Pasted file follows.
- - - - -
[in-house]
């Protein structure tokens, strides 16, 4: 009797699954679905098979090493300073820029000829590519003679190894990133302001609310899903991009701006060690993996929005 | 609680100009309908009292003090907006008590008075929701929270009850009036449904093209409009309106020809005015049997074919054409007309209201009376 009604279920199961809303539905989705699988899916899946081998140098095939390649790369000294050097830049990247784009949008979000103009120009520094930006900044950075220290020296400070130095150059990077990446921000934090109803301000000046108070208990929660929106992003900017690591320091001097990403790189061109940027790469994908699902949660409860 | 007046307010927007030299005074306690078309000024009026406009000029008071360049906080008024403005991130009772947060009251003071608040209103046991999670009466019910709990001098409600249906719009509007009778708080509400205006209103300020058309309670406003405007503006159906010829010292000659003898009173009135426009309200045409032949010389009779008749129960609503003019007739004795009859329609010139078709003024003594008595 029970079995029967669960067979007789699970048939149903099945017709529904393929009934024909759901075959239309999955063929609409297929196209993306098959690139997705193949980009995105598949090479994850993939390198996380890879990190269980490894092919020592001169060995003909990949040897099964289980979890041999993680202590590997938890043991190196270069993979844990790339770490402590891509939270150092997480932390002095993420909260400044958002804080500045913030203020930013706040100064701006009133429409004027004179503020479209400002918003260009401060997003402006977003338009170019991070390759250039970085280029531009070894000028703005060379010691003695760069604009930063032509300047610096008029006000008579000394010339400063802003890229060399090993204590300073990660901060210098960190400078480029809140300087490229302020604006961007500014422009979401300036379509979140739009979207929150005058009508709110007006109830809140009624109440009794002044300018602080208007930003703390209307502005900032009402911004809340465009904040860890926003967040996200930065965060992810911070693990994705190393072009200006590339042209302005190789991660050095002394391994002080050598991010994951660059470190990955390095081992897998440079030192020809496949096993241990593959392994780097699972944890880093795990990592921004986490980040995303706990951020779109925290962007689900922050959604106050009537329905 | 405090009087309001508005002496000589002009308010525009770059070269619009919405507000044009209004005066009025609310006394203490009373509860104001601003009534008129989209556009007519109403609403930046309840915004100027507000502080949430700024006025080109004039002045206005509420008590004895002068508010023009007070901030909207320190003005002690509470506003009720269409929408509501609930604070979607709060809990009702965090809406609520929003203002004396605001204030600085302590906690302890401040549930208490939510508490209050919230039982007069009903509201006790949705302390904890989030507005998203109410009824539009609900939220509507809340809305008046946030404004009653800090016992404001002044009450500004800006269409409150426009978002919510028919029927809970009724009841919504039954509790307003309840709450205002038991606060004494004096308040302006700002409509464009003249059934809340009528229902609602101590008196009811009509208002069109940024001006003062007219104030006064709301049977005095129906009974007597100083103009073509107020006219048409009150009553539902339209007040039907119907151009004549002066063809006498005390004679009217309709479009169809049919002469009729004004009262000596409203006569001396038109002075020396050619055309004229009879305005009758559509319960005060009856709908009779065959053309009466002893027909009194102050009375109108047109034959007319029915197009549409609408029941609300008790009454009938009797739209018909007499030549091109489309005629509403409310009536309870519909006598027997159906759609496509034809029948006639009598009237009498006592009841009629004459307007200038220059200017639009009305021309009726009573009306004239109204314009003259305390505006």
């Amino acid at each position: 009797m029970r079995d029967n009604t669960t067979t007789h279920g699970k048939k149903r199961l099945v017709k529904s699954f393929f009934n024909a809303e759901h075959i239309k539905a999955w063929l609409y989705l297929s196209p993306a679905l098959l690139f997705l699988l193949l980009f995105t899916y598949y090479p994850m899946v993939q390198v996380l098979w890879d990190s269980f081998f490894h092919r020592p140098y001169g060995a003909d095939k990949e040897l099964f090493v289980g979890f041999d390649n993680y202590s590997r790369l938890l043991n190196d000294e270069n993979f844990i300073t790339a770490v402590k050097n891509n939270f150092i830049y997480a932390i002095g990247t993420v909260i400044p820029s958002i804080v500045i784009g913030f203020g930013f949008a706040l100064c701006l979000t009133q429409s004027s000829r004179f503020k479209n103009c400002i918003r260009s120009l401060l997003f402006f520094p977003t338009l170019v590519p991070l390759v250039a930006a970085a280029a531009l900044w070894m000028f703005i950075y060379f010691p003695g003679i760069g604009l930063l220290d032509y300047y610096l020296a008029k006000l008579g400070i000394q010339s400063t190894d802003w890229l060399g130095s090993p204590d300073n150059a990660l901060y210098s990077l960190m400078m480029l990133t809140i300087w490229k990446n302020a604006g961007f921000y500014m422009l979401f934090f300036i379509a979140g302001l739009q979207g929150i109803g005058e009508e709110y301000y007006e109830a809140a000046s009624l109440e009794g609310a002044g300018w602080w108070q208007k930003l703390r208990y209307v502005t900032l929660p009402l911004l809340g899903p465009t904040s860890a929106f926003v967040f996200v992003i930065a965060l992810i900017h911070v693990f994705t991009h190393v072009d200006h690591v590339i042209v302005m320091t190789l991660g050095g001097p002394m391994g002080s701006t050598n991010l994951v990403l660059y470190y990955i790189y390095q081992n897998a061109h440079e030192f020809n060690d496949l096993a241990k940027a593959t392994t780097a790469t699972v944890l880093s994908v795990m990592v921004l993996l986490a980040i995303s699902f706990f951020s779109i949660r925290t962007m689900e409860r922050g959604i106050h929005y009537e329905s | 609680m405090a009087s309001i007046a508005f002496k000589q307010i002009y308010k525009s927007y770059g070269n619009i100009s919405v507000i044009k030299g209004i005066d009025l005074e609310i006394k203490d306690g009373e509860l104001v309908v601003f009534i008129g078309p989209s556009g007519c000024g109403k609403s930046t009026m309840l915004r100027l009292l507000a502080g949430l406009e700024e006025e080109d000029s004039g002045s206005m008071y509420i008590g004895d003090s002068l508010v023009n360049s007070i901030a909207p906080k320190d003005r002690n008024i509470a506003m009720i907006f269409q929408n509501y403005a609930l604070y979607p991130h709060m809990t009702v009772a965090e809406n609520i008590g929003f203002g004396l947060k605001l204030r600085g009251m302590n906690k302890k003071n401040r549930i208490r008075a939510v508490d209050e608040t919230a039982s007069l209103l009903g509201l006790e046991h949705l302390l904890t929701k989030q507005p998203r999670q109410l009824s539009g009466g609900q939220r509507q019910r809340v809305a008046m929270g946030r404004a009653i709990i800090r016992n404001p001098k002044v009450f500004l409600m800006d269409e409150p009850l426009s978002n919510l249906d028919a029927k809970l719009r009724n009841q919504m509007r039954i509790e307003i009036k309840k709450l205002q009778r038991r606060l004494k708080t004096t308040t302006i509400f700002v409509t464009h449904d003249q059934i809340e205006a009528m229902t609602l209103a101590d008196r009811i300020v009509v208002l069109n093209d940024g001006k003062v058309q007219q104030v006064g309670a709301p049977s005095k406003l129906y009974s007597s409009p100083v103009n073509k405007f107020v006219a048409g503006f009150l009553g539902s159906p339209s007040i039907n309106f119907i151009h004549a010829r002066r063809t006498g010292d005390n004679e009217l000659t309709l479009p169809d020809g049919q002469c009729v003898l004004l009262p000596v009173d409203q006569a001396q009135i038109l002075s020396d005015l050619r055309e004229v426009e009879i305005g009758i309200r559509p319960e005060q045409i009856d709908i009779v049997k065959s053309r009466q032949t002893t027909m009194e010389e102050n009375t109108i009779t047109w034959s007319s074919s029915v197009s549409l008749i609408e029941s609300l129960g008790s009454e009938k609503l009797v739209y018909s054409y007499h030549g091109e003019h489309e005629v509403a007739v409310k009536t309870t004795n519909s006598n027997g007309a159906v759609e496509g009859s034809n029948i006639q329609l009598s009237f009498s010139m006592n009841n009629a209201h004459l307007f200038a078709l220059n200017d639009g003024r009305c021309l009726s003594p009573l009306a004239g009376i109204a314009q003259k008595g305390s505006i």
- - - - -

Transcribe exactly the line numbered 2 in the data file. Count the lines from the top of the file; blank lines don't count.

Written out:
């Protein structure tokens, strides 16, 4: 009797699954679905098979090493300073820029000829590519003679190894990133302001609310899903991009701006060690993996929005 | 609680100009309908009292003090907006008590008075929701929270009850009036449904093209409009309106020809005015049997074919054409007309209201009376 009604279920199961809303539905989705699988899916899946081998140098095939390649790369000294050097830049990247784009949008979000103009120009520094930006900044950075220290020296400070130095150059990077990446921000934090109803301000000046108070208990929660929106992003900017690591320091001097990403790189061109940027790469994908699902949660409860 | 007046307010927007030299005074306690078309000024009026406009000029008071360049906080008024403005991130009772947060009251003071608040209103046991999670009466019910709990001098409600249906719009509007009778708080509400205006209103300020058309309670406003405007503006159906010829010292000659003898009173009135426009309200045409032949010389009779008749129960609503003019007739004795009859329609010139078709003024003594008595 029970079995029967669960067979007789699970048939149903099945017709529904393929009934024909759901075959239309999955063929609409297929196209993306098959690139997705193949980009995105598949090479994850993939390198996380890879990190269980490894092919020592001169060995003909990949040897099964289980979890041999993680202590590997938890043991190196270069993979844990790339770490402590891509939270150092997480932390002095993420909260400044958002804080500045913030203020930013706040100064701006009133429409004027004179503020479209400002918003260009401060997003402006977003338009170019991070390759250039970085280029531009070894000028703005060379010691003695760069604009930063032509300047610096008029006000008579000394010339400063802003890229060399090993204590300073990660901060210098960190400078480029809140300087490229302020604006961007500014422009979401300036379509979140739009979207929150005058009508709110007006109830809140009624109440009794002044300018602080208007930003703390209307502005900032009402911004809340465009904040860890926003967040996200930065965060992810911070693990994705190393072009200006590339042209302005190789991660050095002394391994002080050598991010994951660059470190990955390095081992897998440079030192020809496949096993241990593959392994780097699972944890880093795990990592921004986490980040995303706990951020779109925290962007689900922050959604106050009537329905 | 405090009087309001508005002496000589002009308010525009770059070269619009919405507000044009209004005066009025609310006394203490009373509860104001601003009534008129989209556009007519109403609403930046309840915004100027507000502080949430700024006025080109004039002045206005509420008590004895002068508010023009007070901030909207320190003005002690509470506003009720269409929408509501609930604070979607709060809990009702965090809406609520929003203002004396605001204030600085302590906690302890401040549930208490939510508490209050919230039982007069009903509201006790949705302390904890989030507005998203109410009824539009609900939220509507809340809305008046946030404004009653800090016992404001002044009450500004800006269409409150426009978002919510028919029927809970009724009841919504039954509790307003309840709450205002038991606060004494004096308040302006700002409509464009003249059934809340009528229902609602101590008196009811009509208002069109940024001006003062007219104030006064709301049977005095129906009974007597100083103009073509107020006219048409009150009553539902339209007040039907119907151009004549002066063809006498005390004679009217309709479009169809049919002469009729004004009262000596409203006569001396038109002075020396050619055309004229009879305005009758559509319960005060009856709908009779065959053309009466002893027909009194102050009375109108047109034959007319029915197009549409609408029941609300008790009454009938009797739209018909007499030549091109489309005629509403409310009536309870519909006598027997159906759609496509034809029948006639009598009237009498006592009841009629004459307007200038220059200017639009009305021309009726009573009306004239109204314009003259305390505006």